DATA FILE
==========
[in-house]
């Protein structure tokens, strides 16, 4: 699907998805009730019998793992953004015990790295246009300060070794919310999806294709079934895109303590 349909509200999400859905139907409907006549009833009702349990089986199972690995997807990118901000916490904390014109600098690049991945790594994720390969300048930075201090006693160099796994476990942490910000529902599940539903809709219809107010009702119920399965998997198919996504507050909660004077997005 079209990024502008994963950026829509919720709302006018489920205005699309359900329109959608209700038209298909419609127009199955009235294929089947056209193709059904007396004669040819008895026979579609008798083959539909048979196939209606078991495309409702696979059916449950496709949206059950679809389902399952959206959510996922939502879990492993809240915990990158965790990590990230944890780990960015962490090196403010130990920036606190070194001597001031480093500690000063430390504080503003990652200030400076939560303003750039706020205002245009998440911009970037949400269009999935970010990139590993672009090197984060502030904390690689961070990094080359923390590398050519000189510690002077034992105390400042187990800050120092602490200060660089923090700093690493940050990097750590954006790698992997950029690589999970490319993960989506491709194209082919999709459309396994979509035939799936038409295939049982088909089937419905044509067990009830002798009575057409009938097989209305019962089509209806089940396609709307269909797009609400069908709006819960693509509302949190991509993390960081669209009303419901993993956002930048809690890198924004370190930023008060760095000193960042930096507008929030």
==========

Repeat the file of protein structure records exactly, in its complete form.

[in-house]
């Protein structure tokens, strides 16, 4: 699907998805009730019998793992953004015990790295246009300060070794919310999806294709079934895109303590 349909509200999400859905139907409907006549009833009702349990089986199972690995997807990118901000916490904390014109600098690049991945790594994720390969300048930075201090006693160099796994476990942490910000529902599940539903809709219809107010009702119920399965998997198919996504507050909660004077997005 079209990024502008994963950026829509919720709302006018489920205005699309359900329109959608209700038209298909419609127009199955009235294929089947056209193709059904007396004669040819008895026979579609008798083959539909048979196939209606078991495309409702696979059916449950496709949206059950679809389902399952959206959510996922939502879990492993809240915990990158965790990590990230944890780990960015962490090196403010130990920036606190070194001597001031480093500690000063430390504080503003990652200030400076939560303003750039706020205002245009998440911009970037949400269009999935970010990139590993672009090197984060502030904390690689961070990094080359923390590398050519000189510690002077034992105390400042187990800050120092602490200060660089923090700093690493940050990097750590954006790698992997950029690589999970490319993960989506491709194209082919999709459309396994979509035939799936038409295939049982088909089937419905044509067990009830002798009575057409009938097989209305019962089509209806089940396609709307269909797009609400069908709006819960693509509302949190991509993390960081669209009303419901993993956002930048809690890198924004370190930023008060760095000193960042930096507008929030």